Abraham of the Old Testament lived an extraordinary life. Born to pagans, Abraham still longed to follow the one true God, Jehovah. He wished to have the priesthood ordained upon him. Although knowledge of Adam and Eve and all that had transpired from the beginning of earth had been passed down, father to father, to Abraham’s father:
2 And, finding there was greater happiness and peace and rest for me, I sought for the blessings of the fathers, and the right whereunto I should be ordained to administer the same; having been myself a follower of righteousness, desiring also to be one who possessed great knowledge, and to be a greater follower of instructions, and to keep the commandments of God, I became a rightful heir, a High Priest, holding the right belonging to the fathers.
3 It was conferred upon me from the fathers; it came down from the fathers, from the beginning of time, yea, even from the beginning, or before the foundation of the earth, down to the present time, even the right of the firstborn, or the first man, who is Adam, or first father, through the fathers unto me.
4 I sought for mine appointment unto the Priesthood according to the appointment of God unto the bathers concerning the seed. Pearl of Great Price, Abraham 1:2-4
Sadly, Abraham’s father had turned from God and begun worshiping the gods of the Egyptians. Common to that day, and that pagan religion, was the sacrifice of men, women, and children unto these gods: Elkenah, Libnah, Mahmackrah, Korash, and the god of Pharaoh, king of Egypt. And true to this religion, the priests placed Abraham upon the altar and prepared to sacrifice him unto these gods.
12 And it came to pass that the priests laid violence upon me, that they might slay me also, as they did those virgins upon this altar; and that you may have a knowledge of this altar, I will refer you to the representation at the commencement of this record.
But Abraham was a man of faith and belief in his God, Jehovah.
15 And as they lifted up their hands upon me, that they might offer me up and take away my life, behold, I lifted up my voice unto the Lord my God, and the Lord hearkened and heard, and he filled me with the vision of the Almighty, and the angel of his presence stood by me, and immediately unloosed my bands;
16 And his voice was unto me: Abraham, Abraham, behold, my name is Jehovah, and I have heard thee, and have come down to deliver thee, and to take thee away from thy father’s house, and from all thy kinsfolk, into a strange land which thou knowest not of;
So Abraham was freed and removed from the reach of his father and those others who would slay him because of belief in Jehovah. In fact, Abraham was more than freed, the priest who tried to sacrifice him was killed.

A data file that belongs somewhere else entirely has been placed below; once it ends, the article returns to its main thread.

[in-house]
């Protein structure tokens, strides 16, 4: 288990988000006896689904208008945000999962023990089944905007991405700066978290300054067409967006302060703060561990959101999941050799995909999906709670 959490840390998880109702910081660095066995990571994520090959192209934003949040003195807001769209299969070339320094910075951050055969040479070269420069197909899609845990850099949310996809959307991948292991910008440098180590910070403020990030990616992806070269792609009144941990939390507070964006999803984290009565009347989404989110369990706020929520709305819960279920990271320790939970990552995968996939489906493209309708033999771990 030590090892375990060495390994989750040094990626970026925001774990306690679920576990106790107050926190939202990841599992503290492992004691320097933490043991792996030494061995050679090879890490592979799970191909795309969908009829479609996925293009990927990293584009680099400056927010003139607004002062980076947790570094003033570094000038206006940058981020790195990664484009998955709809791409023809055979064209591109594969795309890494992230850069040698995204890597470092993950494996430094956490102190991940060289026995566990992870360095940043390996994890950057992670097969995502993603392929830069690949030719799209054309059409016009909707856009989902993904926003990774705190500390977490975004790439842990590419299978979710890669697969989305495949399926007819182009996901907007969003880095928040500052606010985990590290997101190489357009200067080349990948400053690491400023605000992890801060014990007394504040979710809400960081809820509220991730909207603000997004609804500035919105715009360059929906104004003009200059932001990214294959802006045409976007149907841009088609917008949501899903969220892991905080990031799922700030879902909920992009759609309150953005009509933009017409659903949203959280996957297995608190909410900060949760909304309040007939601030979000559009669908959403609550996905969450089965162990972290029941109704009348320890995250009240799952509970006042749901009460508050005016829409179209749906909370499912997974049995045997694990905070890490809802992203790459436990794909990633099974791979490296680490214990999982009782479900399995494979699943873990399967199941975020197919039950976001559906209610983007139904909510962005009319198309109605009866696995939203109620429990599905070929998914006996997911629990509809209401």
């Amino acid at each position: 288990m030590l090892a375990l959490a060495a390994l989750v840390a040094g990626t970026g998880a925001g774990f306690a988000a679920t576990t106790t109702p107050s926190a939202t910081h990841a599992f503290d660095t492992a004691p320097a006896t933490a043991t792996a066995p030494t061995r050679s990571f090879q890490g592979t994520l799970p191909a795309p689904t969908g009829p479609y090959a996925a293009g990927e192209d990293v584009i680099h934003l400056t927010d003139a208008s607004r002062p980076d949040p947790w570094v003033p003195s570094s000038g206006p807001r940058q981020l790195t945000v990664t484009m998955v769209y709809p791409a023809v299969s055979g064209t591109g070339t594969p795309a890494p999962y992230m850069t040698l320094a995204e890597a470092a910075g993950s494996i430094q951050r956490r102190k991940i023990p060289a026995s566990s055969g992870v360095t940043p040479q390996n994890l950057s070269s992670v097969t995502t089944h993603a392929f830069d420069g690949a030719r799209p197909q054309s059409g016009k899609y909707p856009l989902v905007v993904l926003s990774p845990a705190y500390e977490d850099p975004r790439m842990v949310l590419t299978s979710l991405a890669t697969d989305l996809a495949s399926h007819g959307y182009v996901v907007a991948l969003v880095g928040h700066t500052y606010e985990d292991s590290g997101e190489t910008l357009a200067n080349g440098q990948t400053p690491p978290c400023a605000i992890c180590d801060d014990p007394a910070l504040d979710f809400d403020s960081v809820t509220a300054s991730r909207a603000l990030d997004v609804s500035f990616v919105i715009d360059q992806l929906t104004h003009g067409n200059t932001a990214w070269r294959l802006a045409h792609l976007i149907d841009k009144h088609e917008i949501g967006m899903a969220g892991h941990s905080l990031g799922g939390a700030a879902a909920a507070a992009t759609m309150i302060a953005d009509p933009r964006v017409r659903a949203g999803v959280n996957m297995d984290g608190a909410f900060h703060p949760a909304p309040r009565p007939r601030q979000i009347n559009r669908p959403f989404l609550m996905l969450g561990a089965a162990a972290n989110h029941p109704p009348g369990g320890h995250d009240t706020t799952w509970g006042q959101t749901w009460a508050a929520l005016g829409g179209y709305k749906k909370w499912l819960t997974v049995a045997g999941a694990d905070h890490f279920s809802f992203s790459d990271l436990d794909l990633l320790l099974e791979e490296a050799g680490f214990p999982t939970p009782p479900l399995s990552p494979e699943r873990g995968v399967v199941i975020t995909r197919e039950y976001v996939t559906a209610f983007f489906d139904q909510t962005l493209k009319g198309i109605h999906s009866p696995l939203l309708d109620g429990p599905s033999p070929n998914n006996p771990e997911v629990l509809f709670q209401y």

Famine filled the land as a response to the widespread wickedness, but Abraham was pleased:
31 But the records of the fathers, even the patriarchs, concerning the right of Priesthood, the Lord my God preserved in mine own hands; therefore a knowledge of the beginning of the creation, and also of the planets, and of the stars, as they were made known unto the fathers, have I kept even unto this day, and I shall endeavor to write some of these things upon this record, for the benefit of my posterity that shall come after me. — Pearl of Great Price, Book of Abraham, 1:31
The record of those writings are known as the Book of Abraham, translated by Joseph Smith, Jr. And in these writings we learn about the Abrahamic Covenant, given to Abraham. From the Bible Dictionary we learn we learn a little more about the Abrahamic Covenant:
Abraham first received the gospel by baptism (which is the covenant of salvation). Then he had conferred upon him the higher priesthood, and he entered into celestial marriage (which is the covenant of exaltation), gaining assurance thereby that he would have eternal increase. Finally he received a promise that all of these blessings would be offered to all of his mortal posterity (D&C 132: 29-50; Abr. 2: 6-11).
Included in the divine promises to Abraham were the assurances that1 Christ would come through his lineage, and that2 Abraham’s posterity would receive certain lands as an eternal inheritance (Gen. 17; Gen. 22: 15-18; Gal. 3; Abraham 2). These promises taken together are called the Abrahamic covenant. It was renewed with Isaac (Gen. 26: 1-4, 24) and again with Jacob (Gen. 28; Gen. 35: 9-13; Gen. 48: 3-4).
The portions of the covenant that pertain to personal salvation and eternal increase are renewed with each individual who receives the ordinance of celestial marriage (see D&C 132: 29-33). Those of non-Israelite lineage, commonly known as gentiles, are adopted into the house of Israel, and become heirs of the covenant and the seed of Abraham, through the ordinances of the gospel (Gal. 3: 26-29).
Being an heir to the Abrahamic covenant does not make one a “chosen person” per se, but does signify that such are chosen to responsibly carry the gospel to all the peoples of the earth. Abraham’s seed have carried out the missionary activity in all the nations since Abraham’s day. (Matt. 3: 9; Abr. 2: 9-11).
To fulfill the covenant God made with Abraham – having particular reference to the fact that the literal seed of his body would be entitled to all of the blessings of the gospel (Abr. 2: 10-11) – a number of specific and particular things must take place in the last days.
The gospel must be restored, the priesthood must be conferred again upon man, the keys of the sealing power must be given again to mortals, Israel must be gathered, and the Holy Ghost must be poured out upon the gentiles. All this has already taken place or is in process of fulfillment.
Entire books have been written about Abraham and so this is but a small portion of his life. Three major world religions claim him: Christianity, Judaism, and Islam. Each begins with Abraham and then widely varies. Only Christians believe the New Testament to be a book of scripture.